These experiments confirmed that the damage response is very sensitive to the presence of Ada. 'Cells need to wait until stochastically they make a single molecule,' explains Dr Uphoff. 'Once there is one, it senses damage and this is enough to make the switch.'
For the next part of the study, Dr Uphoff returned to the Biochemistry Department at Oxford to establish whether heterogeneity in Ada abundance affects mutation rates. To directly measure this in single cells, he turned to a super-resolution single-molecule microscopy method that he had previously developed during his DPhil and subsequent six- month postdoc at Micron, the bioimaging facility at Oxford. DNA methylation lesions are highly mutagenic and only their rapid repair by Ada prevents the formation of mutations. Dr Uphoff reasoned that DNA mismatches - the precursors of mutations - could be detected with this microscopy method by tracking the movement of the DNA mismatch recognition protein MutS.
Dr Uphoff and colleagues measured whether MutS proteins were mismatch-bound or mobile while also imaging Ada proteins in the same live cells. They found that after damage, cells that had switched on the adaptive response effectively repaired the damage whereas cells with a delayed response accumulated damage that was converted to DNA mismatches.
Delayed activation of the adaptive response leads to mutations. DNA mismatches are visualised by single-molecule imaging of the DNA mismatch recognition protein MutS (red tracks). Cells that have high levels of Ada (yellow) show few MutS molecules bound to mismatches, whereas cells with a delayed response have many mismatches (red tracks). Scale bar: 2 µm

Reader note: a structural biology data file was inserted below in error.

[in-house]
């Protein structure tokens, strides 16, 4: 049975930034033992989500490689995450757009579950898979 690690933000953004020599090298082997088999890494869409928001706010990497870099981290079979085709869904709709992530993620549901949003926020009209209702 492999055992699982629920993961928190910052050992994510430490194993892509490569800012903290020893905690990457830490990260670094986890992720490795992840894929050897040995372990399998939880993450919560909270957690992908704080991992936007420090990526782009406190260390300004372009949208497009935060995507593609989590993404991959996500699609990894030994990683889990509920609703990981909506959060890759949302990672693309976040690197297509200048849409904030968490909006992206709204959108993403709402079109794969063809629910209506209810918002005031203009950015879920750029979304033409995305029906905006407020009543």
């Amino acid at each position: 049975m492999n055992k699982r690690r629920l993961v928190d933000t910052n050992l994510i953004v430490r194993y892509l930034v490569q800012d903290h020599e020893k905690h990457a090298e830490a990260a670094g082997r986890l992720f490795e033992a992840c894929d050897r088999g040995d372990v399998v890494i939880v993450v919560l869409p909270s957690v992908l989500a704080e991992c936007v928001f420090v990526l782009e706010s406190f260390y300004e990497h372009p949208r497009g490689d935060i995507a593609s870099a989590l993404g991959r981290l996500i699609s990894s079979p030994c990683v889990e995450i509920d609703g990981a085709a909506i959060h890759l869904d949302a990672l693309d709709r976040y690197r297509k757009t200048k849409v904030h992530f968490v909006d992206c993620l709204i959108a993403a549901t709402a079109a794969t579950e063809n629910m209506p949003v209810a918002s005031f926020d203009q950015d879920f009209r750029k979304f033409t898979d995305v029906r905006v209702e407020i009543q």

'We identified a fraction of cells not inducing the adaptive repair response for several generations despite high doses of damage and found that this was due to the extremely low expression of the proteins that sense the damage,' explains Dr Uphoff. 'The cells that failed to induce the response had no such molecules at all and therefore could not sense damage until they finally made one molecule which triggered the response.'
Given that the potential consequences of having a low average abundance of Ada are serious, the group considered why cells produce so little before damage. In light of their observations that high Ada expression is toxic and that cells minimize variation in Ada levels as much as possible, they suggest that cells do not appear to be exploiting the variability as a strategy to diversity the cell population. Instead, cells may be obliged to express Ada protein at low levels and must cope with the unavoidable consequences of stochastic fluctuations.
So what are the wider implications of the work? Dr Uphoff comments: 'People think about phenotypic variation as a consequence of genetic variation, but we have shown that the opposite can happen - cells can start off genetically identical and because of random variation in DNA repair capability, can become genetically different.'
In future work, Dr Uphoff would like to explore if random variation might affect the fidelity of other DNA repair pathways as well. He adds that the phenomenon could be relevant to bacterial antibiotic resistance and cancer cell evolution. 'Bacteria activate stress responses that modulate DNA repair and mutagenesis when challenged by antibiotics, and cell-to-cell variation in these responses could have similar effects on genetic variation as we have observed for the adaptive response.' Like all cells, cancer cells will show random variation in gene expression, and a cell that has particularly low levels of a DNA repair protein may accumulate mutations that favour its growth.